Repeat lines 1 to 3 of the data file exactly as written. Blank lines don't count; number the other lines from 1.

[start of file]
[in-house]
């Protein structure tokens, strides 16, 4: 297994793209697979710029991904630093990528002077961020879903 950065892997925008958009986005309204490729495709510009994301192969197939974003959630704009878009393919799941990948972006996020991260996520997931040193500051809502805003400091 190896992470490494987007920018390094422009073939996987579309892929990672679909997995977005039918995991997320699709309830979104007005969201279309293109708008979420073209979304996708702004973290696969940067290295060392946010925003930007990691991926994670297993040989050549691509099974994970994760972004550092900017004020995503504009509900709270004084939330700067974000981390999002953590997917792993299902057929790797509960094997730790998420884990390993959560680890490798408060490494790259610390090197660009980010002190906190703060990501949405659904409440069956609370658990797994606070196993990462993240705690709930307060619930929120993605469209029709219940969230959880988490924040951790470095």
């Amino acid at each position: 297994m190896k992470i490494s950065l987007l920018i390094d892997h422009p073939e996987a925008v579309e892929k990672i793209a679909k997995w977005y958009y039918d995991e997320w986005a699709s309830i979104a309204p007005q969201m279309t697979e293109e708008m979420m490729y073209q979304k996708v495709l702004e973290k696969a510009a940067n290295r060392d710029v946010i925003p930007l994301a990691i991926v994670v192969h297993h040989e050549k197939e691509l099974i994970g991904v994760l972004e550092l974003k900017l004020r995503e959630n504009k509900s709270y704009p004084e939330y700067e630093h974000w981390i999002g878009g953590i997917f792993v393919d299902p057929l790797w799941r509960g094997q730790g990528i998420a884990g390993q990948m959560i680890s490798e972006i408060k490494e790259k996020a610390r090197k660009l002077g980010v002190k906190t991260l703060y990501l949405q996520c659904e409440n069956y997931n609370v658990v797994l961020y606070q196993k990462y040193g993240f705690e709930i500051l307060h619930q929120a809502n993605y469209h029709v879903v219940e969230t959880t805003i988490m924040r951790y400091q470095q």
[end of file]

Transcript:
[in-house]
């Protein structure tokens, strides 16, 4: 297994793209697979710029991904630093990528002077961020879903 950065892997925008958009986005309204490729495709510009994301192969197939974003959630704009878009393919799941990948972006996020991260996520997931040193500051809502805003400091 190896992470490494987007920018390094422009073939996987579309892929990672679909997995977005039918995991997320699709309830979104007005969201279309293109708008979420073209979304996708702004973290696969940067290295060392946010925003930007990691991926994670297993040989050549691509099974994970994760972004550092900017004020995503504009509900709270004084939330700067974000981390999002953590997917792993299902057929790797509960094997730790998420884990390993959560680890490798408060490494790259610390090197660009980010002190906190703060990501949405659904409440069956609370658990797994606070196993990462993240705690709930307060619930929120993605469209029709219940969230959880988490924040951790470095």
């Amino acid at each position: 297994m190896k992470i490494s950065l987007l920018i390094d892997h422009p073939e996987a925008v579309e892929k990672i793209a679909k997995w977005y958009y039918d995991e997320w986005a699709s309830i979104a309204p007005q969201m279309t697979e293109e708008m979420m490729y073209q979304k996708v495709l702004e973290k696969a510009a940067n290295r060392d710029v946010i925003p930007l994301a990691i991926v994670v192969h297993h040989e050549k197939e691509l099974i994970g991904v994760l972004e550092l974003k900017l004020r995503e959630n504009k509900s709270y704009p004084e939330y700067e630093h974000w981390i999002g878009g953590i997917f792993v393919d299902p057929l790797w799941r509960g094997q730790g990528i998420a884990g390993q990948m959560i680890s490798e972006i408060k490494e790259k996020a610390r090197k660009l002077g980010v002190k906190t991260l703060y990501l949405q996520c659904e409440n069956y997931n609370v658990v797994l961020y606070q196993k990462y040193g993240f705690e709930i500051l307060h619930q929120a809502n993605y469209h029709v879903v219940e969230t959880t805003i988490m924040r951790y400091q470095q």